The Aquarium's project has been successful after six years of research aimed at developing technology to preserve the endangered species
Japan has succeeded in producing the world's first penguin conceived through artificial insemination after six years of research aimed at developing technology to preserve the endangered species.
In the video that Osaka Aquarium Kaiyukan shared with Reuters, a caretaker is seen weighing the young southern rockhopper penguin and saying she has gained weight.
The chick is healthy, according to the aquarium, and put on the scales every day, growing at a rate that has exceeded their expectations - she was born on June 6 and, in a month, has gone from weighing 48.2 grams to 1,210 grams.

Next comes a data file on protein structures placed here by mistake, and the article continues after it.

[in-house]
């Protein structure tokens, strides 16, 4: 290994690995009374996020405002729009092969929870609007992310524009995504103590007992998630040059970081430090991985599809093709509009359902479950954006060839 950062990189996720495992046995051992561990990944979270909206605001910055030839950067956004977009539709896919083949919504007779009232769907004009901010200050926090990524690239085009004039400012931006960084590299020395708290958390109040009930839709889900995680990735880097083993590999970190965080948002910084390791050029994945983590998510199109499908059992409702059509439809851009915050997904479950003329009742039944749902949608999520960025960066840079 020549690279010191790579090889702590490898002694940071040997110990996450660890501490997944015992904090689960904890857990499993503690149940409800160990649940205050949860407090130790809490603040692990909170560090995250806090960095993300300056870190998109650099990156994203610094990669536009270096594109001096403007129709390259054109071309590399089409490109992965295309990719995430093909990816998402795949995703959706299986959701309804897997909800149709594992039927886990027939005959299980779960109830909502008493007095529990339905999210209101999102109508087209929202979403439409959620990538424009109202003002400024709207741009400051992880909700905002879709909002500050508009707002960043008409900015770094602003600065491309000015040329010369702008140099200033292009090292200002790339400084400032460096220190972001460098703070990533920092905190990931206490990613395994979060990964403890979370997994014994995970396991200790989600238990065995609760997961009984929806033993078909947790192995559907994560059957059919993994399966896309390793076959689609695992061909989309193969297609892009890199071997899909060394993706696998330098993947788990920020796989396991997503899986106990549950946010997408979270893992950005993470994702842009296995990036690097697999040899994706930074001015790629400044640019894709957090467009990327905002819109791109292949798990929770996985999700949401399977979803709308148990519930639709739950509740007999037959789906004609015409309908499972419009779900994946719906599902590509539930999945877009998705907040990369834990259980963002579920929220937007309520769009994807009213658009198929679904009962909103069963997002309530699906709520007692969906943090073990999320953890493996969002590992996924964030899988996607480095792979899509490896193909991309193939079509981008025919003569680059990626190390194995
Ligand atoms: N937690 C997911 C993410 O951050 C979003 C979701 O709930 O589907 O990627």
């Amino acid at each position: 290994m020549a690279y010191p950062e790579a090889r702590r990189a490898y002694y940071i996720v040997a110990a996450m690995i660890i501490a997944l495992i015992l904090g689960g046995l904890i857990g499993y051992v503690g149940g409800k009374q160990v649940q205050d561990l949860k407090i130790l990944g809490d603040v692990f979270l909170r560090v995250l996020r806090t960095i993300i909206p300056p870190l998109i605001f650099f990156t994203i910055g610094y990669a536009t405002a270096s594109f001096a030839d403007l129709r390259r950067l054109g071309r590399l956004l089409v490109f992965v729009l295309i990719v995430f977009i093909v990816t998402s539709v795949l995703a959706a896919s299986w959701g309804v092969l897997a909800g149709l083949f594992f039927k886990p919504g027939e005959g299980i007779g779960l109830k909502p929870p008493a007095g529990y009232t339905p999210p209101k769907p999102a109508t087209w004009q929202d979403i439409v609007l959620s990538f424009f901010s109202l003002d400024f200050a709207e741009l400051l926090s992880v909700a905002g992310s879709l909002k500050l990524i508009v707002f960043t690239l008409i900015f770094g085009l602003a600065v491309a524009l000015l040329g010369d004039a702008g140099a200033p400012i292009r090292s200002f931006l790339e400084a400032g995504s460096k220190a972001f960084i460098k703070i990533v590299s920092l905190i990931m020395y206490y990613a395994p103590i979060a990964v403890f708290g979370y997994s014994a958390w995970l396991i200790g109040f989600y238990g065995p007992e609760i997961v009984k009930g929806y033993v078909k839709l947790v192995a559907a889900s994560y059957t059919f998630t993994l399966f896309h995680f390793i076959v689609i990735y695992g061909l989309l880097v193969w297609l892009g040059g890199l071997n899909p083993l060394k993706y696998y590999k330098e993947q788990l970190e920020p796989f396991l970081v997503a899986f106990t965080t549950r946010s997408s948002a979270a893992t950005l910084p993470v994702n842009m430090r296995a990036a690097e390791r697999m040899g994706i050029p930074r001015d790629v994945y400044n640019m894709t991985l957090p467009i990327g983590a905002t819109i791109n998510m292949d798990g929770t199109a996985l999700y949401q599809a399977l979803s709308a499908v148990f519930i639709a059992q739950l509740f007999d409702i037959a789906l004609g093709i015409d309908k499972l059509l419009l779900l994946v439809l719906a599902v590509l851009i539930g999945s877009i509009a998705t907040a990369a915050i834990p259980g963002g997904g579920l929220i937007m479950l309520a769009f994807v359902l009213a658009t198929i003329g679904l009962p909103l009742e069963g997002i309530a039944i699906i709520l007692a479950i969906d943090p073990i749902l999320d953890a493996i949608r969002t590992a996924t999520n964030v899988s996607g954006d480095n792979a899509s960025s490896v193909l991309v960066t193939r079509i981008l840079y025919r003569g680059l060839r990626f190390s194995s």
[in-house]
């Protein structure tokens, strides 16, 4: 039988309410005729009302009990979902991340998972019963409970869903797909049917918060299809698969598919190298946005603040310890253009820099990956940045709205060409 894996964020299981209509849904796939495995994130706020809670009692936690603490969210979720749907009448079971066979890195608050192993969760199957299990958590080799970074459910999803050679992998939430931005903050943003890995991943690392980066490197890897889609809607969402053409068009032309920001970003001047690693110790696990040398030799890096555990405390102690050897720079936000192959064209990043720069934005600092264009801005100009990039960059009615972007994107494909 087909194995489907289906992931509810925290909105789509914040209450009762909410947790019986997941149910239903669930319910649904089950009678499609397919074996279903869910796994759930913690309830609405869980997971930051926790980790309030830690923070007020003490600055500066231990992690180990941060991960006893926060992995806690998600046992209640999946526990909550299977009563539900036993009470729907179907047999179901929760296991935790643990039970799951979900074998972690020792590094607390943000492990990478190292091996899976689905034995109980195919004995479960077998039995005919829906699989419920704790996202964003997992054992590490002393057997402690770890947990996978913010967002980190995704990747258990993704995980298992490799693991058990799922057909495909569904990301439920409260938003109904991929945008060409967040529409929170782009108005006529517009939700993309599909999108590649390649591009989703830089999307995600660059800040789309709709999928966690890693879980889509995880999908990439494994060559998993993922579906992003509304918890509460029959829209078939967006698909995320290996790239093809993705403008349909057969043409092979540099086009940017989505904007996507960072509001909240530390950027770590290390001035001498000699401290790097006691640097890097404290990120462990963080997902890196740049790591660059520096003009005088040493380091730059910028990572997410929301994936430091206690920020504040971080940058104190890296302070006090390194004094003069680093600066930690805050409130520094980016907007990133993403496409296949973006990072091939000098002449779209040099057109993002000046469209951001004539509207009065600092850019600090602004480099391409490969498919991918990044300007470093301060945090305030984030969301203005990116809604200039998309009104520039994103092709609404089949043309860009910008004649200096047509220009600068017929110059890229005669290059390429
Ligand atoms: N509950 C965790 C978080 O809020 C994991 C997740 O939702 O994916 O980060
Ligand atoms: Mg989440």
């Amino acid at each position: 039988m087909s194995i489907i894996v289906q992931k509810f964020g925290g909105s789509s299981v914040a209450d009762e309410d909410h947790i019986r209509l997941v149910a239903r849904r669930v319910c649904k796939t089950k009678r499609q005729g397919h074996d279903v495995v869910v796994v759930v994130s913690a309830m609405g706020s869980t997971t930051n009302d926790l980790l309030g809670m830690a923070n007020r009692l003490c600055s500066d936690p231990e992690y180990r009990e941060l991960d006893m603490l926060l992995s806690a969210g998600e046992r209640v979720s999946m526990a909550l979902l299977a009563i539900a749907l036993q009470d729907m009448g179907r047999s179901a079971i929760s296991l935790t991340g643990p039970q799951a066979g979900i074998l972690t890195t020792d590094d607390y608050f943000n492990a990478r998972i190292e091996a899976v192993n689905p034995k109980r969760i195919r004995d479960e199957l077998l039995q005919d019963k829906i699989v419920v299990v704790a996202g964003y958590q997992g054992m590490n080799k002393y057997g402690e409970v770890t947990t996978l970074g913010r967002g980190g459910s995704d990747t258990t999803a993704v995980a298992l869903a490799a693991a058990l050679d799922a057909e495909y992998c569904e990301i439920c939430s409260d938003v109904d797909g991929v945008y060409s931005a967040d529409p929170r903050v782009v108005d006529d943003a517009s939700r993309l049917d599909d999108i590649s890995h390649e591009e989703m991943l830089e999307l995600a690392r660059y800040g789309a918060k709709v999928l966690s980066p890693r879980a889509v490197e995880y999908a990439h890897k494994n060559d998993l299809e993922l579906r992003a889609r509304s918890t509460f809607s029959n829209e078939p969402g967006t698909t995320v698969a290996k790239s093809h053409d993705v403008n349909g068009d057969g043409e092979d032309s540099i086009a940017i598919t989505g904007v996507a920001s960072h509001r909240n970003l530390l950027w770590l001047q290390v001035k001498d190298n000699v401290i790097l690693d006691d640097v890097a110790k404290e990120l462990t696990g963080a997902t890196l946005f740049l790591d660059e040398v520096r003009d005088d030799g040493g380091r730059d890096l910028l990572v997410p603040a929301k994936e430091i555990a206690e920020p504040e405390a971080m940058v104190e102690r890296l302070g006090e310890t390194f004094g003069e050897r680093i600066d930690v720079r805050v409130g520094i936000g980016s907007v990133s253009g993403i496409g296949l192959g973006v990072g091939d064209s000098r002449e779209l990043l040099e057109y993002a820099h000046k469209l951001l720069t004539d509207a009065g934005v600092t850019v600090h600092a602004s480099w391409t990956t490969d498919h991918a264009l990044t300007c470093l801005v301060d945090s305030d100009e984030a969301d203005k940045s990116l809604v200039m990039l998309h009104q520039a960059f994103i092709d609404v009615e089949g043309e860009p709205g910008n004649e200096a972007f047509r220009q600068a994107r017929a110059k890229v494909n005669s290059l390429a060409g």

The aquarium teamed up with Kusunoki Hiroshi, an associate professor at Kobe University Graduate School of Agricultural Science, for the project, which started by looking at how the species reproduces. They were later helped by Tokyo Sea Life Park in order to get hold of a healthy sperm sample from a male penguin.
A member of the Public Relations Team at the aquarium, Mami Tanaka, told Reuters by email that the joint research will continue with the hope it can help the endangered species' breeding rate.
The southern rockhopper penguin is native to islands near Antarctica, including the Falklands, and is listed as a threatened species on the red list of the International Union for Conservation of Nature.